Florence Foster JenkinsCultureCinemaMovie reviews
Written by Nicholas Martin and directed by Stephen Frears, Florence Foster Jenkins is a winsome portrayal of the New York socialite, famous as a popular but appalling singer. A devoted music buff, Jenkins suffered from syphilis. Although surviving it well, it prevented a career as a pianist, thus she chose to sing – a consuming love matched by comical vocal incompetence.
The always-amazing Meryl Streep is captivating and hilarious as the befuddled vocalist, and Hugh Grant’s performance as St Clair Bayfield may be the best of his career. Simon Helberg, as accompanying pianist Cosme McMoon, is subtly effective, an essential element to the movie’s appeal. The visuals, sets and costume design are stunning, all worthy of award nominations.
Screen writer Nicholas Martin was inspired to write this piece after viewing the real Jenkins on YouTube. Feeling it was “cruel to mock bad singers”, he wrote it as a love story, attempting to “compress 20 years into five months” of Jenkins’ life. After writing three different drafts in one year and waiting 14 months for Streep to become available, the movie was re-written every day on the set, since working with top actors Streep and Grant (very experienced filmmakers themselves) allowed it a “ chance to evolve”.
The narrative opens as St Clair Bayfield, an aristocrat and mediocre actor, performs a recital at the Verdi Club; Jenkins, an odd-looking but sweet and portly angel, is lowered precariously onto the stage to massive applause. Amid the decision to revive her singing career, the delusional but appealing diva becomes the talk of the town, a delight to her socialite fans, some of whom are elderly and partly deaf, and many who simply flatter Jenkins because of her wealth and social position. Despite her adoring (although cheating) husband’s efforts to suppress criticism and maintain the illusion that Jenkins is a talented singer, her performance reaches the airwaves, to the giggles of many. Yet the illusion is maintained.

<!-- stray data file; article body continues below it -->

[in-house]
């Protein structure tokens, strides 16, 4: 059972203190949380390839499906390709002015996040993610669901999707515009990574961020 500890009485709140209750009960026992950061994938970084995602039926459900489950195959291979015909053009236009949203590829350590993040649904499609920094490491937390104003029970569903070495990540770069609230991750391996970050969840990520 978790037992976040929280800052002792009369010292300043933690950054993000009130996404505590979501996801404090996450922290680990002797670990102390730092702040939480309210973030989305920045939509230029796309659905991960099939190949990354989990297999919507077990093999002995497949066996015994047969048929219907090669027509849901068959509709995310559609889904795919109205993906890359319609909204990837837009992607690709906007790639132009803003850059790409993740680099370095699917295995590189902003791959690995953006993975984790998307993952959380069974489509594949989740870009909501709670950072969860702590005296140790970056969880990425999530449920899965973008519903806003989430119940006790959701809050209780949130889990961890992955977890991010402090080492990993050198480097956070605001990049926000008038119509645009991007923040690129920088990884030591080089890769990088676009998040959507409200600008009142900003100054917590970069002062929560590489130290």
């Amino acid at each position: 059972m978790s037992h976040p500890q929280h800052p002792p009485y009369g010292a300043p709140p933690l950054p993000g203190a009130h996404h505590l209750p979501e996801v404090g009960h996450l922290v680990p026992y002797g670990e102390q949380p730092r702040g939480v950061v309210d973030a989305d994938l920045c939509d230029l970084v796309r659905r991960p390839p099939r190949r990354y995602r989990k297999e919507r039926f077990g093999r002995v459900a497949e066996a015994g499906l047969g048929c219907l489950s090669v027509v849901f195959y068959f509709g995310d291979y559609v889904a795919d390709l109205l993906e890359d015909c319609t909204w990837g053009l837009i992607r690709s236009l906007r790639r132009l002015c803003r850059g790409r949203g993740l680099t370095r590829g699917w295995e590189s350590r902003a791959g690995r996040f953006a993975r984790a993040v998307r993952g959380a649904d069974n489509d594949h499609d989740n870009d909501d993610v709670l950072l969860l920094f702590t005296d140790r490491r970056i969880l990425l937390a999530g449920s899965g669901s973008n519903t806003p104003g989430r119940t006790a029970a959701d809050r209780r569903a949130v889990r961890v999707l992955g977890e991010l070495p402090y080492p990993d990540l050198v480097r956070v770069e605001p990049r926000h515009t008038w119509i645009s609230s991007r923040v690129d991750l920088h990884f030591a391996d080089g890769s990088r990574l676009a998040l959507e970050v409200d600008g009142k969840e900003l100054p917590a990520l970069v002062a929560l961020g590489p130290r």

Notwithstanding the tragedy of Jenkins’ illness and the ambiguity of her husband’s double life, the tone of the film is positive and compassionate. Jenkins’ bad singing is hilarious, but not mocked because she is so loved. Even those who do make fun of her are convinced to applaud her. As Bayfield exclaims “Ours is a happy world” and their wish for such seems to suffice.
Much can be said about Florence Foster Jenkins’ appeal. One word is particularly apt: charming.
Florence Foster Jenkins is released nationwide on 6th May 2016.
Watch the trailer for Florence Foster Jenkins here: